Market basket analysis is an analytic technique that aims to uncover the relationships between entities and primarily used with retail data. For instance, a person who buys popcorn and beer in a supermarket on a Friday has a good probability of buying chips as well, because, most likely, he or she is planning and shopping for, say, a movie night. The objective, at the end of the day, is for businesses to use the insights from their own retail data to increase sales and market share by attracting more customers to their retail shop or online shopping portal.
In this post, we’ll take you through a step-by-step process on how one could conduct some basic market basket analytics with Oracle GUI tools and little to no coding.
Oracle Data Miner GUI
If you haven’t spent much time with Oracle Advanced Analytics you might not be familiar with Oracle Data Miner. Oracle Data Miner GUI is shipped as an extension of the Oracle SQL Developer tool. Although focused at the database level, it takes the Oracle BI platform to the next level, as it provides a number of cool features to perform data mining analysis with less effort and time that perhaps building something custom through traditional ETL development which some might revert to for this type of analytical effort.
In the screenshot below the Oracle Data Miner extension for SQL Developer should look familiar to users familiar with the Oracle SQL Developer GUI.
Figure 1: Oracle Data Miner GUI
We are going to use the sample project (refer to the screenshots below) called “Customers R Us” to perform the market basket analysis using the screenshots below to guide you through the steps.
Start by right-clicking on the project and creating a new workflow for Market Basket Analysis. Then follow the steps as outlined below.
Figure 2: Create a workflow for the market basket analysis
1) First, add a data source to the workflow using the Data Source tool in the Components window on the right-hand side of the editor. As the dataset for this demo, we are going to use the SH dataset, which is usually shipped with the Oracle database instance for demo purposes. Add the SHSALES table in to the workflow window. All fields in the table will be taken so that we can perform analysis in many dimensions. Right-click on the Data Source icon and select View Data to display the data in the table.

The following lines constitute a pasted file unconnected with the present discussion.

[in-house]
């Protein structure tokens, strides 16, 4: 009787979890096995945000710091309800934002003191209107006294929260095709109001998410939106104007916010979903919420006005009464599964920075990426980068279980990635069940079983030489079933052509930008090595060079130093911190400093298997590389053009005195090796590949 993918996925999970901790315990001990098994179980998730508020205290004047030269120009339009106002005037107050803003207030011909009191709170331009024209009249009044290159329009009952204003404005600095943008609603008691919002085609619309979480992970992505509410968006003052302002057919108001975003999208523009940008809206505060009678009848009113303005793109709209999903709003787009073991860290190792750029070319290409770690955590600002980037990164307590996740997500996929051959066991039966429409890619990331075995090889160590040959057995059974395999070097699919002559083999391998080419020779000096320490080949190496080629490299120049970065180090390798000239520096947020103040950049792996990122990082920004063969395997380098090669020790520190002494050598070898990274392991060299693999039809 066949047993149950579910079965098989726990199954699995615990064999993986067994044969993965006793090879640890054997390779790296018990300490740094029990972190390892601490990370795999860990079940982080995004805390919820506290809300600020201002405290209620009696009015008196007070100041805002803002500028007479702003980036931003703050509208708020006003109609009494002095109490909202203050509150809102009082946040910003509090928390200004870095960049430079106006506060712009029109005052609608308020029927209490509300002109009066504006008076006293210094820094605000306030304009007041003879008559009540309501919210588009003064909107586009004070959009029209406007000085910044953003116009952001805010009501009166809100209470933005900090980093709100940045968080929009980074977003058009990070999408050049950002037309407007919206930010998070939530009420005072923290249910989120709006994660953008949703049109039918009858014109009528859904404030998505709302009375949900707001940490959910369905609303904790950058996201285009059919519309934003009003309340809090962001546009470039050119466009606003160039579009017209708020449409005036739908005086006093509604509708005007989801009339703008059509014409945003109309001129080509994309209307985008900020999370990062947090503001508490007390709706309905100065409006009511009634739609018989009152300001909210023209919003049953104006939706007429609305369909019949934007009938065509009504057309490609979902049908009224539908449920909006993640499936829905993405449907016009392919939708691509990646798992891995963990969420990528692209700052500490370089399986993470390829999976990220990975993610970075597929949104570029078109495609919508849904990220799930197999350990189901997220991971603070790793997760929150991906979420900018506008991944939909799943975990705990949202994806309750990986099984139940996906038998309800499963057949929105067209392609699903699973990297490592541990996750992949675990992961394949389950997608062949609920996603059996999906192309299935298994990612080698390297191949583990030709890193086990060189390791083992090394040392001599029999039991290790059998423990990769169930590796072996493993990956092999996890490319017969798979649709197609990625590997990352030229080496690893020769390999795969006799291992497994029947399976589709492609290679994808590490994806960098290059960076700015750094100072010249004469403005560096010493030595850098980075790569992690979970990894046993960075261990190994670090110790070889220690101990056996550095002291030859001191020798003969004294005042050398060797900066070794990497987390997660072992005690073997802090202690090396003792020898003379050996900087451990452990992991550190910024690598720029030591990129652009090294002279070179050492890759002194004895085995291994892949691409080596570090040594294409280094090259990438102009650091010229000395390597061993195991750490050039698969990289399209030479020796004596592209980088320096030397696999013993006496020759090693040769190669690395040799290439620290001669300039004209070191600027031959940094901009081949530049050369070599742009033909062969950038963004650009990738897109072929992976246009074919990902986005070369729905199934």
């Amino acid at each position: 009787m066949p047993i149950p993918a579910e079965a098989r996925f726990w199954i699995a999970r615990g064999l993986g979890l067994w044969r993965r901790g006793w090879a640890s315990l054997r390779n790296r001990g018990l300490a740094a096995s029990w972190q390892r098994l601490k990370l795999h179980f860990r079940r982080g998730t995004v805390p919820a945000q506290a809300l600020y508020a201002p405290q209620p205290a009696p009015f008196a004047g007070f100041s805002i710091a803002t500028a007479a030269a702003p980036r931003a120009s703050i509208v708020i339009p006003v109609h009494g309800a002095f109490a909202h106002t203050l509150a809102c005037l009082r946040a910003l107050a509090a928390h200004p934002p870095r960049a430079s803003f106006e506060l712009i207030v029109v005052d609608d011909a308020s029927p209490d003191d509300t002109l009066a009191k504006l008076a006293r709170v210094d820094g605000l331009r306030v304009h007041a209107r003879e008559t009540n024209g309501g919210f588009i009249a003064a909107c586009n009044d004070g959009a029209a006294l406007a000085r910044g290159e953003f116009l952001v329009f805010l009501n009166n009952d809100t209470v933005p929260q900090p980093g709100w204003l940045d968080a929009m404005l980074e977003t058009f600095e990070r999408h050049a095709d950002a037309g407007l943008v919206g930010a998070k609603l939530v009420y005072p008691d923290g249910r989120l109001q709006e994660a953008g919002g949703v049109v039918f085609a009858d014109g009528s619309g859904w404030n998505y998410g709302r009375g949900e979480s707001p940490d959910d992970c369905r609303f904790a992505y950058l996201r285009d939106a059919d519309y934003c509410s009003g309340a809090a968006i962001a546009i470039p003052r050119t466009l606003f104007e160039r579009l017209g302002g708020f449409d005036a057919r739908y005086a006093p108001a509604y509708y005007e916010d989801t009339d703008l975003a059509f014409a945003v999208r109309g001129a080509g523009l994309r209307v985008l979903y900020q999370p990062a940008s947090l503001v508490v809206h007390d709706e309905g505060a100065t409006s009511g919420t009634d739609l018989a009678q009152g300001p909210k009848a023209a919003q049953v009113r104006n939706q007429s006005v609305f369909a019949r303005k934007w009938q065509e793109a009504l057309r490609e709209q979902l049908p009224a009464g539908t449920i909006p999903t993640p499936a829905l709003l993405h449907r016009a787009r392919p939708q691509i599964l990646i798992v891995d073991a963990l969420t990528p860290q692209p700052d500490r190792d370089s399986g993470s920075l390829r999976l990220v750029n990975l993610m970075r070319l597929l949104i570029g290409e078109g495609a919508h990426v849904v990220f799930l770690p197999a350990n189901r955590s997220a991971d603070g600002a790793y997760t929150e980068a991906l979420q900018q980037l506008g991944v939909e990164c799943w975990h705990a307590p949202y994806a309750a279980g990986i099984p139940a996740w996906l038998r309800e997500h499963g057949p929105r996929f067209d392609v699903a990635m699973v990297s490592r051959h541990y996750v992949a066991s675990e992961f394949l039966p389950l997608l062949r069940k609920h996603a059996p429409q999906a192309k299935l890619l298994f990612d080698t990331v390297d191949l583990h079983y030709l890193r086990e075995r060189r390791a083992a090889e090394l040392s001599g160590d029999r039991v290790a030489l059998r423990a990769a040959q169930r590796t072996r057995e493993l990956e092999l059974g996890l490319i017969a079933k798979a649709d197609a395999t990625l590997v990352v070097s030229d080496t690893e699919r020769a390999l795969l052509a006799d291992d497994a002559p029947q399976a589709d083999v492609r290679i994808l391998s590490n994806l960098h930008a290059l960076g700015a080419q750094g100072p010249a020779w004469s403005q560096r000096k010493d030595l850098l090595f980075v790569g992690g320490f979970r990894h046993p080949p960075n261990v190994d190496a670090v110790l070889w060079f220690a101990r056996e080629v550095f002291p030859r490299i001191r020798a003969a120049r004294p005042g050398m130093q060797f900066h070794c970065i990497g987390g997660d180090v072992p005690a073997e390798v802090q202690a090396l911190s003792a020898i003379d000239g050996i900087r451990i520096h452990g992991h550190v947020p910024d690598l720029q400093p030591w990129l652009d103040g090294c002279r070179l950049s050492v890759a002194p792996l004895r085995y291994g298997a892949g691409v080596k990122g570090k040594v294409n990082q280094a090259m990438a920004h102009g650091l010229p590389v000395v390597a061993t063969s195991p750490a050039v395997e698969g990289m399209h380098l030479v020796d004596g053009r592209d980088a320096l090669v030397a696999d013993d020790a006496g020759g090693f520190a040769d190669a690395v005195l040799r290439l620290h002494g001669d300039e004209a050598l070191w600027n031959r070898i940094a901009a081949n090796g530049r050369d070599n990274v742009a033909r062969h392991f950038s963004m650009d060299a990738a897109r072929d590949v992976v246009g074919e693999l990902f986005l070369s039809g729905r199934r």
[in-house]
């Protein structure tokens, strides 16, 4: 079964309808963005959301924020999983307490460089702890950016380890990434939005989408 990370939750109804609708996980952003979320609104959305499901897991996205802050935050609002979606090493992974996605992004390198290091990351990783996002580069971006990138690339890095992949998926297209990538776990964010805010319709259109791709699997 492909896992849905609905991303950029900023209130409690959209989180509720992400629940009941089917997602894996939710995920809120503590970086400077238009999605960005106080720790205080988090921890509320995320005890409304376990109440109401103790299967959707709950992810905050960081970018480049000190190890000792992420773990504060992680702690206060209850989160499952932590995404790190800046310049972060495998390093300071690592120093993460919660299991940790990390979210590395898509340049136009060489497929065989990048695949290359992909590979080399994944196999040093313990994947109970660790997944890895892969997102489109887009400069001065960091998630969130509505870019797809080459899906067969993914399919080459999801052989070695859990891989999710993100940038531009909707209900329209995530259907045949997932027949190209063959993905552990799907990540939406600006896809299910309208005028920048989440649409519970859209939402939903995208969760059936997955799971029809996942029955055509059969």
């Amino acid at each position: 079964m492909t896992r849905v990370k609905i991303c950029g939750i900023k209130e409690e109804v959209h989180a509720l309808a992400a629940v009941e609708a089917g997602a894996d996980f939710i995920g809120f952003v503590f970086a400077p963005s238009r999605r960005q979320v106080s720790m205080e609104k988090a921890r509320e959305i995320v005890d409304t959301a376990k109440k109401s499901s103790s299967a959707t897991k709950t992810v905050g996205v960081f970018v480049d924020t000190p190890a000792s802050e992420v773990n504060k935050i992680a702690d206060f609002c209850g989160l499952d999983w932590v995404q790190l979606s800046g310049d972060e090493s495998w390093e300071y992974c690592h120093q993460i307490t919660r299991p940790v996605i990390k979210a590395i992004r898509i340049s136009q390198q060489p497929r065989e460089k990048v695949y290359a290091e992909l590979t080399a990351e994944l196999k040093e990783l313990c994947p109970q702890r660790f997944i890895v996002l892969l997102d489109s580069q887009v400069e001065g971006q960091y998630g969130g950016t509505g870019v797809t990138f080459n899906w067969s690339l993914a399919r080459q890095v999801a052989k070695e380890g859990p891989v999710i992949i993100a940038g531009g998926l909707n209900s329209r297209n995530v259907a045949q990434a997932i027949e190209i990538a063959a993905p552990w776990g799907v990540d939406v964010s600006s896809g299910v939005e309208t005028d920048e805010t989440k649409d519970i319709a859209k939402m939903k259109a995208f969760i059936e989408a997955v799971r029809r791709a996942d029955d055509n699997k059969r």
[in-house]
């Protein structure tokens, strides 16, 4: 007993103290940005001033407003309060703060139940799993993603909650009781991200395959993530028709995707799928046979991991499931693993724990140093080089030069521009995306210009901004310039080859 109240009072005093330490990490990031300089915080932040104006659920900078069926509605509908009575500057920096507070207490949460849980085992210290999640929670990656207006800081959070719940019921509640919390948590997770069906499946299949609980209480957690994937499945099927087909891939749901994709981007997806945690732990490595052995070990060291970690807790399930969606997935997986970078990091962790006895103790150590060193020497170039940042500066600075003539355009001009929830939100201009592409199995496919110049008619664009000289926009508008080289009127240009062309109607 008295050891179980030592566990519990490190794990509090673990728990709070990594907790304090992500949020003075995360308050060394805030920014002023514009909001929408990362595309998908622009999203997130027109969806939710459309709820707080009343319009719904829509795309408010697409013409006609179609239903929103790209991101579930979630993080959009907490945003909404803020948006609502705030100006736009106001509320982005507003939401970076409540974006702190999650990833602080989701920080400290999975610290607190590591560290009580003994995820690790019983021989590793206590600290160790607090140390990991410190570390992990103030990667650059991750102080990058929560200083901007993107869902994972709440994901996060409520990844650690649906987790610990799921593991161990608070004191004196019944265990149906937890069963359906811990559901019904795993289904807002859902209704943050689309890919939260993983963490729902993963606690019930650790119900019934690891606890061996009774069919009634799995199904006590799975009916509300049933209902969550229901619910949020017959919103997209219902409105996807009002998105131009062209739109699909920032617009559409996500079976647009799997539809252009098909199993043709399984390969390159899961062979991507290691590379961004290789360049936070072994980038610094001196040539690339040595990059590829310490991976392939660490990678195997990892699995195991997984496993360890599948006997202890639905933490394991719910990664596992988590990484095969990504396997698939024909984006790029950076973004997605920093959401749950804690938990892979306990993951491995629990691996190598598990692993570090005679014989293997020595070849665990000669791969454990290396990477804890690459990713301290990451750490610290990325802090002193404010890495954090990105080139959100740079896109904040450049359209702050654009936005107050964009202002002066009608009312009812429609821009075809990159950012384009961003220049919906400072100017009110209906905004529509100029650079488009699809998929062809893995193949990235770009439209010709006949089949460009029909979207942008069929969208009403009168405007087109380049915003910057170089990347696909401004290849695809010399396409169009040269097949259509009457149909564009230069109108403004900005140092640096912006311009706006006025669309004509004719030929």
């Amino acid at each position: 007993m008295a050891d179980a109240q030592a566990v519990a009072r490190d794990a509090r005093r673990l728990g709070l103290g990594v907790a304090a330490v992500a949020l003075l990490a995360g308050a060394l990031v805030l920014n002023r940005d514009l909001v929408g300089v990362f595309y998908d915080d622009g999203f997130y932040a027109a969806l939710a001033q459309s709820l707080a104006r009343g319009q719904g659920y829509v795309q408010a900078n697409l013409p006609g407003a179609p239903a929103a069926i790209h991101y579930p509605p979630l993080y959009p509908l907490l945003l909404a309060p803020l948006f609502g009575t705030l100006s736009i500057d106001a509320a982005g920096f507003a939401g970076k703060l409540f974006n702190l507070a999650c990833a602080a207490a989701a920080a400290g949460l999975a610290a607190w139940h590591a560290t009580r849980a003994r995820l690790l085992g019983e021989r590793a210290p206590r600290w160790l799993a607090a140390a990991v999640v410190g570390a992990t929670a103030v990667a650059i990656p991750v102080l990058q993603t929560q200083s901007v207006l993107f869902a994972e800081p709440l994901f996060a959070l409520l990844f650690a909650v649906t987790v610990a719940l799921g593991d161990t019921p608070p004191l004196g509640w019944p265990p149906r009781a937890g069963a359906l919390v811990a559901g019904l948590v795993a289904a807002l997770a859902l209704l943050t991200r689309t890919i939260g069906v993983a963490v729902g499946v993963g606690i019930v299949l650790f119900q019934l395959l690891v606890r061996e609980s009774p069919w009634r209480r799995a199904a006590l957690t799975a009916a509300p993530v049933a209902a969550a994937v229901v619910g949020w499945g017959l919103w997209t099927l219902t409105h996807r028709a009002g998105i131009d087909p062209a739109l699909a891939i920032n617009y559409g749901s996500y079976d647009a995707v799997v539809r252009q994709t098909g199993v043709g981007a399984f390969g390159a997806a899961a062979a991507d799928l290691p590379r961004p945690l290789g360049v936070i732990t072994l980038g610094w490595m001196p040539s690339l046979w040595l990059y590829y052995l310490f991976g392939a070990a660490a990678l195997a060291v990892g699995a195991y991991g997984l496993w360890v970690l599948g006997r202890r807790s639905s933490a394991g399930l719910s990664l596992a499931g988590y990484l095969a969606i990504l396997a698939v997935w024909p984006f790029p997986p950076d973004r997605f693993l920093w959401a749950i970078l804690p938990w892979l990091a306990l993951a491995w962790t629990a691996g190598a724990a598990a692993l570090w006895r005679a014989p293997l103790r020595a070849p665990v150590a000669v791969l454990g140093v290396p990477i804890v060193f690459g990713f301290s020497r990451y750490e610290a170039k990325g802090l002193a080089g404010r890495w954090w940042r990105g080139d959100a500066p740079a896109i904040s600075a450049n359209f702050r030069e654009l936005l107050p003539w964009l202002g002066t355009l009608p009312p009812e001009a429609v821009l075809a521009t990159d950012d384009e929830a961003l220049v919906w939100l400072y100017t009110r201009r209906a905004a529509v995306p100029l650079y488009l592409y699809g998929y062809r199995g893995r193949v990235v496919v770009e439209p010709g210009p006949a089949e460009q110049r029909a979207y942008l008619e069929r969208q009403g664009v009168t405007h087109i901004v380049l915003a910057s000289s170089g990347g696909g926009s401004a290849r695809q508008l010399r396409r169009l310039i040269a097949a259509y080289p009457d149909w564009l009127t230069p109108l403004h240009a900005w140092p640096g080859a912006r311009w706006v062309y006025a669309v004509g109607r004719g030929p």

Figure 3: Add a data source
2) Next, add an Association Model to the analysis window, from the Components window. Connect the association model with the data source, which will open the following window. There, you need to specify a transaction as instructed below.
- Select CUST_ID (Customer ID) and TIME_ID (Timespan) as the transaction Id.
- Select PROD_ID (Product ID) as the Item Id.
- Apriori is selected as the default association algorithm. Keep it as it is.
Figure 4: Create an association model
3) Now right-click on the association and select Run. You will see the following analysis model.
We have gone an extra step here and joined another data source to retrieve the product data from the PRODUCTS table. This way, we can get the detailed information of the products in the market basket.
Figure 5: Run the analysis
4) Right-click on the “Assoc Build 1” and then click on View Models. It will display the results as shown in the following screenshot.
Figure 6: Outcome of the market basket analysis
Interpreting the results of the market basket analysis
There are almost 8,000 association rules generated from the analysis we did. That’s a lot. So, we can basically interpret the results shown in Data Miner with rationale such as:
“If a customer buys Fly Fishing and 256MB memory card (refer to the first line of the result set), he’s likely to buy Comic Book Heroes. This can be stated with a 74.3% confidence level.”
And, its all about the level of confidence. This is where decisions can be made with the belief that structuring an association on grouping the two or more items together is more likely to be successful.
You can sort the rule result set by confidence level. Each of these rules discovered through the database analytics we just did will help the organization improve how it does business.
You can automate this data mining execution to create a result set and export it to CSV files(s) or store it in a database for immediate retrieval in an ETL process or directly in Oracle BI. This makes the ability to have some near real time data mining activity take place within the organization and potentially even compare business or data mining logic with some level of dynamic variation and control.
Oracle BI, along with its Oracle Data Mining in database functionality is truly Advanced Oracle Analytics that takes business intelligence and your retail data to the next level. You can read more about this concept in our white paper, Achieving Unified Commerce in the Data-Driven Retail Industry.
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Screenshots attributed to In-Database Data Mining for Retail Market Basket Analysis Using Oracle Advanced Analytics
The “ORA-12154: TNS:could not resolve the connect identifier specified” Oracle error is a commonly seen message for database administrators.